Functionalist View Of The Nuclear Family

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The Functionalists have a structural macro approach to society. They believe that the family benefits society and help society to run well and that it is the corner stone of a positive society. This is evident in Item B, which makes the point that all institutions are positive in society. Parsons and Murdock are two sociologists that contributed to the functionalist view of society. However, there are other groups such as the Marxists and Feminists who believe that the family can be detrimental to society, disagreeing with the functionalists’ positive view.

Murdock believed that the Nuclear Family is universal. He argues that it is the most effective place for family members as it benefits society with the four fundamental roles of the family;
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Parsons disagrees with the fact that the Nuclear Family is universal and instead believed in the functional fit theory; this is where the dominant family type changes to meet the needs of society. He argued that before the industrial revolution, the extended family was the dominant type where as after this the nuclear family emerged as the dominant family. Parsons believed this was for two reasons, geographical mobility and social mobility. Geographical Mobility is where a nuclear family is more compact and is therefore able to move easier. Social Mobility is where the nuclear family is more equipped to deal with children reaching a higher social status of the parents because of the fact that the children move out and make their own family. Furthermore, Parsons disagrees with Murdock with the fact that there are four functions to the family, instead he argues that there are two, primary socialisation of children and stabilisation of adult personalities; this is where the family is a place where adults can relax and release tensions, enabling them to return to the workplace refreshed and ready to meet its demands. Parsons’ view is not as naïve as Murdock’s and it may be stronger because Parsons explains the existence of other family types as they exist based on the needs of society. However, his contribution is weakened by the fact that Laslett suggests that extended family didn’t exist …show more content…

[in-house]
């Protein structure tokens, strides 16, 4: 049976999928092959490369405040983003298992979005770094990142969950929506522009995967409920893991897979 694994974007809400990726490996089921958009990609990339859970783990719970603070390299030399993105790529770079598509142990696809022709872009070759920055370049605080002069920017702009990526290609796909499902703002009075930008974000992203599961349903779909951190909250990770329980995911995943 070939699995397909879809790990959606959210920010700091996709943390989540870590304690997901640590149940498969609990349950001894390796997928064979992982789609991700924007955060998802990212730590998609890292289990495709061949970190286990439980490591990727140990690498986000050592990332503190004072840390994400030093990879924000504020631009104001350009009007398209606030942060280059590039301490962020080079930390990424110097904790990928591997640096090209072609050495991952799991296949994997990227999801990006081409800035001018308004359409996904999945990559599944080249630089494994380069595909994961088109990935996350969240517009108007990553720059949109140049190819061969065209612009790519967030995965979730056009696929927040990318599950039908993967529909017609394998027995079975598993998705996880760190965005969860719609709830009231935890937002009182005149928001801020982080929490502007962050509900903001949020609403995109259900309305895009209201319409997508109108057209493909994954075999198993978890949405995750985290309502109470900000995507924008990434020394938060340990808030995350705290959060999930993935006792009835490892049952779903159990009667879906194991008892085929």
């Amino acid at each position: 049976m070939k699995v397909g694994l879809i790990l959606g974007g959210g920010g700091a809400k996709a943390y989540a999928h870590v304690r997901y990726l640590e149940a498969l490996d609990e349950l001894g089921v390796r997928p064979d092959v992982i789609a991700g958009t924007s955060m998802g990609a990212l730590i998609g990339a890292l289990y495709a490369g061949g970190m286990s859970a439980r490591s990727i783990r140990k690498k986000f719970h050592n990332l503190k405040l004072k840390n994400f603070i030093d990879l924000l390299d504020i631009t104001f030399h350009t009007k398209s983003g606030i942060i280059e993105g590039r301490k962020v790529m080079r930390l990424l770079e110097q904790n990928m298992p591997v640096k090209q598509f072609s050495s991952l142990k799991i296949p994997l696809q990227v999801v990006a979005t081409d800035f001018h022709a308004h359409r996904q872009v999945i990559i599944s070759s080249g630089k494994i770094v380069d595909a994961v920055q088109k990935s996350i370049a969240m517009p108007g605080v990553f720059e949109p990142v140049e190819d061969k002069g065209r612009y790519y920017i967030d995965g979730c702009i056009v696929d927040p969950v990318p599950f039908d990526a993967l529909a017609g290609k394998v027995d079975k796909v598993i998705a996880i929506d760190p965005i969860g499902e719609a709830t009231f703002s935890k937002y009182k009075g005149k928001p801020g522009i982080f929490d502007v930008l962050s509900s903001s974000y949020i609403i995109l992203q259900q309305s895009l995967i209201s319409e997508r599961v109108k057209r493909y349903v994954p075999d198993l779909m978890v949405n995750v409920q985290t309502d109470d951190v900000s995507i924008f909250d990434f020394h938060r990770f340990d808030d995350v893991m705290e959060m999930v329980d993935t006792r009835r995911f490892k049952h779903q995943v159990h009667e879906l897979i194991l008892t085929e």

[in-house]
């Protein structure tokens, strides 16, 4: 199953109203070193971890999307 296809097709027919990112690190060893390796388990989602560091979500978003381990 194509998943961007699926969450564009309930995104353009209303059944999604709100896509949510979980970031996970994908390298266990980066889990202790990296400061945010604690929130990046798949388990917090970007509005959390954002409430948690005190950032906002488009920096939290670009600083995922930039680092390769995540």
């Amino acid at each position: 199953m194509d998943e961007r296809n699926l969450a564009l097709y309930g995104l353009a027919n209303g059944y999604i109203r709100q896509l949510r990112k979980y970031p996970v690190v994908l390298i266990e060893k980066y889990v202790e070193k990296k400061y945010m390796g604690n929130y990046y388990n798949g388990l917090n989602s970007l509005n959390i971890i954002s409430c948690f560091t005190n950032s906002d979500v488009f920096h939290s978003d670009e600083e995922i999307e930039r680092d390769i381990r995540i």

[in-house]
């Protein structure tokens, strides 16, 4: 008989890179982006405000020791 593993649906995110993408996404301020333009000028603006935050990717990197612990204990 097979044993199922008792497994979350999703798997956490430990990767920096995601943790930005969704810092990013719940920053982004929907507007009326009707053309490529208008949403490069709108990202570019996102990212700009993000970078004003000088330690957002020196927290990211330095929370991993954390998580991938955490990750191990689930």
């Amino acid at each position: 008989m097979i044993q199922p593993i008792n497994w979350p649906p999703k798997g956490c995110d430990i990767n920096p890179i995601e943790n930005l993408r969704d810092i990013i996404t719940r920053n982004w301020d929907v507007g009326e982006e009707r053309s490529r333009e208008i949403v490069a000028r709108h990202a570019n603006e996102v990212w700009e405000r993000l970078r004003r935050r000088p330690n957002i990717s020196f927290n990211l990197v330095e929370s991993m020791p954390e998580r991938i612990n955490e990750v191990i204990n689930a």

Marxists, like functionalists, focus mainly on the nuclear family. However Marxists disagree with the fact that the family members benefit, instead it’s the bourgeoisie who benefit. While functionalists argue the primary socialisation of the young benefits society, Marxists believe that primary socialisation is so parents can teach young people that hierarchy is inevitable and fair, accustoming them to the idea that people will always have someone above them therefore enabling the bourgeoisie to exploit the proletariat. Consequently this makes children become docile workers. This is one of the Marxists ideological functions of the family. Furthermore, Zaretsky disagrees with Parsons’ stabilisation of adult personalities because he believes that the fact that the family provides a safe haven is an illusion because women are absorbers of frustration and anger when the bourgeoisie has exploited the men, and the women don’t get to vent. Overall, Marxists agree that primary socialisation is a key function, however it benefits different people. Consequently, Marxists don’t value the contribution of the functionalists as they ignore who really

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